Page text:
Historic Lessons to Guide the Immigration Debate


Not even the U.S. Supreme Court could decide what this nation should do to get a grip on its immigration problems. The high court recently deadlocked 4-4 on the issue of whether President Obama’s executive order on immigration, which would have protected millions of undocumented people from being deported, was constitutional. Minus the late conservative Justice Antonin Scalia, the best the court could do was a tie, a split just like the rest of us.

It’s time to look back to a less partisan time when questioning how to control the flow of immigrants into this country was not met with an automatic cry of “Racist!”; a time when community leaders and political leaders were focused on what was best for America and its citizens. How about we take a lesson from the past?

In 1853, abolitionist and author Fredrick Douglas wrote of the disruptive dislocation immigrants caused American workers, especially those of color, saying, “The old employments by which we have heretofore gained our livelihood, are gradually, and it may be inevitably, passing into other hands.”

“Every hour sees the black man elbowed out of employment by some newly arrived immigrant, whose hunger and whose color are thought to give him a better title to the place,” he wrote.

Francis Walker, an early president of the Massachusetts Institute of Technology, wrote about immigration in June 1896, saying, “Charity begins at home; and while the people of the United States have gladly offered an asylum to millions upon millions of the distressed and unfortunate of other lands and climes, they have no right to carry their hospitality one step beyond the line where American institutions, the American rate of wages, the American standard of living, are brought into serious peril.”

I’m not sure, but I don’t think anyone called Douglas or Walker racist for their opinions on the impact of immigration. Clearly they were patriots.

In 1919, President Theodore Roosevelt wrote, “We should insist that if the immigrant who comes here in good faith becomes an American and assimilates himself to us, he shall be treated on an exact equality with everyone else.” But he was clear that immigrants had responsibilities upon entering our country:

“Any man who says he is an American, but something else also, isn’t an American at all. We have room for but one flag, the American flag … We have room for but one language here, and that is the English language … and we have room for but one sole loyalty and that is a loyalty to the American people.”

In his first message to Congress in December 1923, President Calvin Coolidge said: “American institutions rest solely on good citizenship. New arrivals should be limited to our capacity to absorb them into the ranks of good citizenship. America must be kept American. For this purpose, it is necessary to continue a policy of restricted immigration.”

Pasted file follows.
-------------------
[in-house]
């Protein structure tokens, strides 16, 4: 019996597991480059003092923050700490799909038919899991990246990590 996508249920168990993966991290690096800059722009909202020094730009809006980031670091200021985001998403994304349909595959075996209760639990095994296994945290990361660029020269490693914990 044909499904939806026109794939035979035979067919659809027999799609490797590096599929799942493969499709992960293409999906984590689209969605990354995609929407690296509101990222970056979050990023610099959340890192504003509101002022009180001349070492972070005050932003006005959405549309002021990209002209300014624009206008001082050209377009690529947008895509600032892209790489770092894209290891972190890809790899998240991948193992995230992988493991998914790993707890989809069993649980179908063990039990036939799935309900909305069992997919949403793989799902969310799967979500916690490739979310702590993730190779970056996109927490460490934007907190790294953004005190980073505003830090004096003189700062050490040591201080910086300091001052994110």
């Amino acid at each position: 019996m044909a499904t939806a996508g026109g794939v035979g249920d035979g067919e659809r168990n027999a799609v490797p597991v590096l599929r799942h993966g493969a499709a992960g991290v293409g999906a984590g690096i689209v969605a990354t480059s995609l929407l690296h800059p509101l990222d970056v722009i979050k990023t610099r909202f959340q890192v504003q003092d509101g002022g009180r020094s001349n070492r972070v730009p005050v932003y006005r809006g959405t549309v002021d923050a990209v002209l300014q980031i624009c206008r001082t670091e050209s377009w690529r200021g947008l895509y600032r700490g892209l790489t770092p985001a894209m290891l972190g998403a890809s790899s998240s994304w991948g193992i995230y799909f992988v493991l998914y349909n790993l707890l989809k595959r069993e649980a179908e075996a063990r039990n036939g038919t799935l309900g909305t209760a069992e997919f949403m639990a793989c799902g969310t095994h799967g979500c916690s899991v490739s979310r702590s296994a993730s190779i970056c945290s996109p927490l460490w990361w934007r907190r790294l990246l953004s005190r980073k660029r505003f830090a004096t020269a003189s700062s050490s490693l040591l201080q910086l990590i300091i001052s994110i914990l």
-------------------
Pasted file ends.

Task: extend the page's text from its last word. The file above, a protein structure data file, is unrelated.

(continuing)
Even back in the Roaring ’20s there were calls to keep good track of who entered our country. “We should find additional safety in a law requiring the immediate registration of all aliens,” Coolidge told the nation in the first ever radio broadcast of a presidential address. “Those who do not want to be partakers of the American spirit ought not to settle in America,” he said.

The point here is, when you process today’s fraught debate about immigration remember that it’s all bathed in politics. Republicans want to appear law-and-order tough. Democrats want to appear compassionate and win over the someday votes of those here illegally. There’s no evidence that either side really wants an end to the immigration controversy that gives them guaranteed media time.

In looking back for definitive wisdom on the issue I could find no better quote than this one from 1915, again from Roosevelt:

“There is no room in this country for hyphenated Americanism. … The one absolutely certain way of bringing this nation to ruin, of preventing all possibility of its continuing to be a nation at all, would be to permit it to become a tangle of squabbling nationalities.”

Look around. We are engaged in a never-ending squabble that decides nothing and overlooks what is truly best for the country. When do we get serious?

As it says on the base of the Statue of Liberty, “Give me your tired, your poor, your huddled masses, yearning to breathe free.” But I say bring them to our land in an orderly and legal fashion. If they are dissatisfied with our rules they can choose to live somewhere else.

Rockland resident Diane Dimond is a syndicated columnist, author, regular guest on TV news programs, and correspondent for Newsweek/Daily Beast. Visit her at www.DianeDimond.net or reach her via email Diane@DianeDimond.net

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